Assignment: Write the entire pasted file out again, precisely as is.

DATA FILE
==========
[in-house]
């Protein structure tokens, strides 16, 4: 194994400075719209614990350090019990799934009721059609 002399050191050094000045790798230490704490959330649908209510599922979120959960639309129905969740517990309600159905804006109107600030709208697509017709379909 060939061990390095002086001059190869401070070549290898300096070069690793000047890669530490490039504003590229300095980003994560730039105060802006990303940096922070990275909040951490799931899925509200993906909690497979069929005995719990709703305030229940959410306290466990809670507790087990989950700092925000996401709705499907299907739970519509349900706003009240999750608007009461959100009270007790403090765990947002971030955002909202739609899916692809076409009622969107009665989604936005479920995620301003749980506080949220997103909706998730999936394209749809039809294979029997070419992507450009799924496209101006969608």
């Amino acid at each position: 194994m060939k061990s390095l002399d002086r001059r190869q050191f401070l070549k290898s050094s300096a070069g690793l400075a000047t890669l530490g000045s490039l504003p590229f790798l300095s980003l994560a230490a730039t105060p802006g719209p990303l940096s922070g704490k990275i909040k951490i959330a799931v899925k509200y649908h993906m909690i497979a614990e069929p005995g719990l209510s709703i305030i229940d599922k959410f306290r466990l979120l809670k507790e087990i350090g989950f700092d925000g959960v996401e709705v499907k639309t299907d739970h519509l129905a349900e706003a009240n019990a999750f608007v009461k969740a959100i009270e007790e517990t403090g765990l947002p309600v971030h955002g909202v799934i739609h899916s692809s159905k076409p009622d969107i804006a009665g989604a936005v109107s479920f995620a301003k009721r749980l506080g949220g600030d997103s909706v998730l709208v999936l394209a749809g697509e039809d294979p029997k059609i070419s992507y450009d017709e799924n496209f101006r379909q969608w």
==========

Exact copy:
[in-house]
């Protein structure tokens, strides 16, 4: 194994400075719209614990350090019990799934009721059609 002399050191050094000045790798230490704490959330649908209510599922979120959960639309129905969740517990309600159905804006109107600030709208697509017709379909 060939061990390095002086001059190869401070070549290898300096070069690793000047890669530490490039504003590229300095980003994560730039105060802006990303940096922070990275909040951490799931899925509200993906909690497979069929005995719990709703305030229940959410306290466990809670507790087990989950700092925000996401709705499907299907739970519509349900706003009240999750608007009461959100009270007790403090765990947002971030955002909202739609899916692809076409009622969107009665989604936005479920995620301003749980506080949220997103909706998730999936394209749809039809294979029997070419992507450009799924496209101006969608």
């Amino acid at each position: 194994m060939k061990s390095l002399d002086r001059r190869q050191f401070l070549k290898s050094s300096a070069g690793l400075a000047t890669l530490g000045s490039l504003p590229f790798l300095s980003l994560a230490a730039t105060p802006g719209p990303l940096s922070g704490k990275i909040k951490i959330a799931v899925k509200y649908h993906m909690i497979a614990e069929p005995g719990l209510s709703i305030i229940d599922k959410f306290r466990l979120l809670k507790e087990i350090g989950f700092d925000g959960v996401e709705v499907k639309t299907d739970h519509l129905a349900e706003a009240n019990a999750f608007v009461k969740a959100i009270e007790e517990t403090g765990l947002p309600v971030h955002g909202v799934i739609h899916s692809s159905k076409p009622d969107i804006a009665g989604a936005v109107s479920f995620a301003k009721r749980l506080g949220g600030d997103s909706v998730l709208v999936l394209a749809g697509e039809d294979p029997k059609i070419s992507y450009d017709e799924n496209f101006r379909q969608w």